Trying to start a blank ballot revolution

October 5, 2012 

Steve Kniffen

In 1789, George Washington was elected to be the first President of the United States. He was the unanimous choice of the electors because of his character, his beliefs, and his love for and dedication to this nation. While there were many great men who were interested in serving, electors chose the man they believed would best serve the country. Washington served as president for one term, setting precedent for a modest, humble and collaborative administration in stark contrast to the dictatorial pomp and circumstance of many nations at the time. He reluctantly served for a second term but refused to accept a third term, returning to his estate and his military service, setting a pattern of presidential term limits which continues to this day.

In 2012, we face a broken and corrupt electoral process that does not allow voters to choose the best candidate for political office but forces them to choose between polished and scripted puppets elevated by two political party machines with policy platforms and entrenched ideals that very few people really know or truly agree with. Voters rarely know the men and women they vote for and often have only a vague sense of what they will truly do once they are in office. We are forced to vote for slogans and 30-second advertisements and labels rather than people who are willing to leave their lives behind to take a turn of service for this country. Our votes are bought for millions of dollars, and we are seduced by political sales teams that sell us an illusion of candidates rather than a true view of who and what we are voting for.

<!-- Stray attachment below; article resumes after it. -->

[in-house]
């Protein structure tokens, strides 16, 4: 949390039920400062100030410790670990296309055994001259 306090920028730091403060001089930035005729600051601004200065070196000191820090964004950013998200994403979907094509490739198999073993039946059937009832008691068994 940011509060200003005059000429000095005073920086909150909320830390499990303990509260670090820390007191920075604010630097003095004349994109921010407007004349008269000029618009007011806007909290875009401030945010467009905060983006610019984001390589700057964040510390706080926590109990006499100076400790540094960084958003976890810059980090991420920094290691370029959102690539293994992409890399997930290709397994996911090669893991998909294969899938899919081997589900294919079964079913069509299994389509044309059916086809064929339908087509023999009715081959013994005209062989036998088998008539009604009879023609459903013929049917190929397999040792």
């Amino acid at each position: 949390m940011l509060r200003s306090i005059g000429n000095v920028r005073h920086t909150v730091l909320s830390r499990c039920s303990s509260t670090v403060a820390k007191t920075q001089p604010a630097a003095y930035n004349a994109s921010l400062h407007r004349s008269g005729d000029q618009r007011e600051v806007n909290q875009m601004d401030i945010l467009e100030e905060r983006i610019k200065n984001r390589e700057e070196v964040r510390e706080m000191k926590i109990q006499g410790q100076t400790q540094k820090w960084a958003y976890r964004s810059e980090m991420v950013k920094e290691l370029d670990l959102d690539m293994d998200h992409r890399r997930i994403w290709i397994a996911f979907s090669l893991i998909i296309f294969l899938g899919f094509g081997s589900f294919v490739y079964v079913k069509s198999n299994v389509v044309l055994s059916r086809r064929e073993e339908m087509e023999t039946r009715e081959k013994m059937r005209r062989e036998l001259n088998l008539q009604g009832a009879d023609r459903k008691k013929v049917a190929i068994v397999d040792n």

Political office was originally envisioned as a public service but has evolved into a profession over time. There are men and women who study and network and strive to win rather than simply agree to serve if and when their skills and abilities are needed by their communities. As a result, most Americans do not feel a connection to their political leaders, who do not share in their day-to-day experiences, speak the language they speak or have a visible presence in their communities. As a result of this disaffection, many Americans choose not to vote rather than select a candidate from a list of names they do not recognize, respect or trust to manage the affairs of their government.

Blank ballot reform would allow the electorate to select the person from their community they feel would best serve their interests. Each voter would write down the name of the candidate, incumbent or community leader they believe best represents them, rather than simply filling in the bubble of a name they hope shares their ideals. The blank ballot would allow communities to select candidates from a wider field and would encourage the re-emergence of citizen legislators who assist when asked and needed and then return to the communities they have served. Leaders would emerge from their communities rather than campaign for office and their time and finances would be focused on their efforts within society rather than air time and colorful mailers.

While the idea of the blank ballot may not be feasible nationally in 2012, here and now, in our small community, we can take a stand, make a difference, and change politics in our small corner of America. This November, end campaigns, end partisanship, and vote for a write-in candidate you believe will best serve your needs and the needs of your community.

Steve Kniffen has filed as an official write-in candidate for both the Coast Unified School District Board of Trustees and Cambria Community Services District Board of Driections elections on Nov. 6. For more, see his website at

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